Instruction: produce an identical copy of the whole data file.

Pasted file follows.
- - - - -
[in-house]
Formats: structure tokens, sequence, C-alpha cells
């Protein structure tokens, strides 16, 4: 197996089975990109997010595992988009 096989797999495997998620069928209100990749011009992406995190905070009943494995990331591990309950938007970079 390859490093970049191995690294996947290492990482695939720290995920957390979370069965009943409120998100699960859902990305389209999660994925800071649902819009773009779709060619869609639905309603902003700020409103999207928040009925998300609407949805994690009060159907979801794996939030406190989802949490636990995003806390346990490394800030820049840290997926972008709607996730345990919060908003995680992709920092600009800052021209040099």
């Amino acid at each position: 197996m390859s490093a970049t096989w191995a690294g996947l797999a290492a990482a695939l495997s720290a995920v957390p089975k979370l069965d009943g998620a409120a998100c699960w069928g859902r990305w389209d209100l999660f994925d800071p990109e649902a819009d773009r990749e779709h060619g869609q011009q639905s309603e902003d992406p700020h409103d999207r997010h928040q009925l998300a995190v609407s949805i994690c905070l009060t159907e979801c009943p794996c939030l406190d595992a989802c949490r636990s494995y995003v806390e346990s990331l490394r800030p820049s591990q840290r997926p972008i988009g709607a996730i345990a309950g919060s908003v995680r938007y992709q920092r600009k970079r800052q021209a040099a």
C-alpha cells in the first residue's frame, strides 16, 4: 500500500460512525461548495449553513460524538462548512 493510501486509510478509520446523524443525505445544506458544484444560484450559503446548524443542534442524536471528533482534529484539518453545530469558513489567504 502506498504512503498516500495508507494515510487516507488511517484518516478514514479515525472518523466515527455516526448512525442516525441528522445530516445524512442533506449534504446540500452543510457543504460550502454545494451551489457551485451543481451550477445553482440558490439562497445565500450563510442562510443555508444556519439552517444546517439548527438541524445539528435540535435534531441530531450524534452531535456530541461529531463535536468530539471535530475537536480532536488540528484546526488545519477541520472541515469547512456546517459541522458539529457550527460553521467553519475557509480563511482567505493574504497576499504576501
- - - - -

[in-house]
Formats: structure tokens, sequence, C-alpha cells
């Protein structure tokens, strides 16, 4: 197996089975990109997010595992988009 096989797999495997998620069928209100990749011009992406995190905070009943494995990331591990309950938007970079 390859490093970049191995690294996947290492990482695939720290995920957390979370069965009943409120998100699960859902990305389209999660994925800071649902819009773009779709060619869609639905309603902003700020409103999207928040009925998300609407949805994690009060159907979801794996939030406190989802949490636990995003806390346990490394800030820049840290997926972008709607996730345990919060908003995680992709920092600009800052021209040099």
């Amino acid at each position: 197996m390859s490093a970049t096989w191995a690294g996947l797999a290492a990482a695939l495997s720290a995920v957390p089975k979370l069965d009943g998620a409120a998100c699960w069928g859902r990305w389209d209100l999660f994925d800071p990109e649902a819009d773009r990749e779709h060619g869609q011009q639905s309603e902003d992406p700020h409103d999207r997010h928040q009925l998300a995190v609407s949805i994690c905070l009060t159907e979801c009943p794996c939030l406190d595992a989802c949490r636990s494995y995003v806390e346990s990331l490394r800030p820049s591990q840290r997926p972008i988009g709607a996730i345990a309950g919060s908003v995680r938007y992709q920092r600009k970079r800052q021209a040099a």
C-alpha cells in the first residue's frame, strides 16, 4: 500500500460512525461548495449553513460524538462548512 493510501486509510478509520446523524443525505445544506458544484444560484450559503446548524443542534442524536471528533482534529484539518453545530469558513489567504 502506498504512503498516500495508507494515510487516507488511517484518516478514514479515525472518523466515527455516526448512525442516525441528522445530516445524512442533506449534504446540500452543510457543504460550502454545494451551489457551485451543481451550477445553482440558490439562497445565500450563510442562510443555508444556519439552517444546517439548527438541524445539528435540535435534531441530531450524534452531535456530541461529531463535536468530539471535530475537536480532536488540528484546526488545519477541520472541515469547512456546517459541522458539529457550527460553521467553519475557509480563511482567505493574504497576499504576501